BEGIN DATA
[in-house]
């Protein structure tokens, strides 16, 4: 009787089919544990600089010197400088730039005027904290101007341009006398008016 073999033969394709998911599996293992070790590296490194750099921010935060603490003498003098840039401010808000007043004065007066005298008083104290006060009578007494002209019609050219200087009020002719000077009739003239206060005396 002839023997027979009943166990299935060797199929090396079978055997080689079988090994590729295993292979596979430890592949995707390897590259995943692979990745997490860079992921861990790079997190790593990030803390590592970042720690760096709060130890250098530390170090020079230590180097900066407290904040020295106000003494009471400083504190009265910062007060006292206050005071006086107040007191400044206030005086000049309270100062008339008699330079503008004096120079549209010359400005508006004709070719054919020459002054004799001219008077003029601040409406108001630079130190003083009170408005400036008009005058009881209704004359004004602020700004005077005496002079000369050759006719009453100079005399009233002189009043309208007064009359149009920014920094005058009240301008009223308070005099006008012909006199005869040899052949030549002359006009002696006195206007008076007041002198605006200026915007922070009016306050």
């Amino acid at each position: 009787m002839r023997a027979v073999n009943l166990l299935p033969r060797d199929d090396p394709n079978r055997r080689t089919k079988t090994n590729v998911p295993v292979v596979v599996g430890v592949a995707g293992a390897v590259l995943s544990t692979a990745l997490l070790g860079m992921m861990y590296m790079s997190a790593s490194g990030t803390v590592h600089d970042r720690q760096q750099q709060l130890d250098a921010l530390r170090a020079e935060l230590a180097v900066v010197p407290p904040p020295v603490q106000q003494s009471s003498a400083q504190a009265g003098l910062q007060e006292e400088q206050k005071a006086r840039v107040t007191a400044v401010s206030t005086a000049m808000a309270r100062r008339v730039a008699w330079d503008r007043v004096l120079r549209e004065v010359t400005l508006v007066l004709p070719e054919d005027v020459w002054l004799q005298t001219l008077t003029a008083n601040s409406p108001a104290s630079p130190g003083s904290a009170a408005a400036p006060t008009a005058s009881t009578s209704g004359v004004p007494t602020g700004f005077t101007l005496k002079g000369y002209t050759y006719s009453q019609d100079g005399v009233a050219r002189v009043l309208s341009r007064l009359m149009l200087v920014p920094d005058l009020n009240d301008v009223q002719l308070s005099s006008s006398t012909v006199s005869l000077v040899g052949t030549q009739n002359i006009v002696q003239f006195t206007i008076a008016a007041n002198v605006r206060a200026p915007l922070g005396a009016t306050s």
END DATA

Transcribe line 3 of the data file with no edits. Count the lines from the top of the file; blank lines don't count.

């Amino acid at each position: 009787m002839r023997a027979v073999n009943l166990l299935p033969r060797d199929d090396p394709n079978r055997r080689t089919k079988t090994n590729v998911p295993v292979v596979v599996g430890v592949a995707g293992a390897v590259l995943s544990t692979a990745l997490l070790g860079m992921m861990y590296m790079s997190a790593s490194g990030t803390v590592h600089d970042r720690q760096q750099q709060l130890d250098a921010l530390r170090a020079e935060l230590a180097v900066v010197p407290p904040p020295v603490q106000q003494s009471s003498a400083q504190a009265g003098l910062q007060e006292e400088q206050k005071a006086r840039v107040t007191a400044v401010s206030t005086a000049m808000a309270r100062r008339v730039a008699w330079d503008r007043v004096l120079r549209e004065v010359t400005l508006v007066l004709p070719e054919d005027v020459w002054l004799q005298t001219l008077t003029a008083n601040s409406p108001a104290s630079p130190g003083s904290a009170a408005a400036p006060t008009a005058s009881t009578s209704g004359v004004p007494t602020g700004f005077t101007l005496k002079g000369y002209t050759y006719s009453q019609d100079g005399v009233a050219r002189v009043l309208s341009r007064l009359m149009l200087v920014p920094d005058l009020n009240d301008v009223q002719l308070s005099s006008s006398t012909v006199s005869l000077v040899g052949t030549q009739n002359i006009v002696q003239f006195t206007i008076a008016a007041n002198v605006r206060a200026p915007l922070g005396a009016t306050s």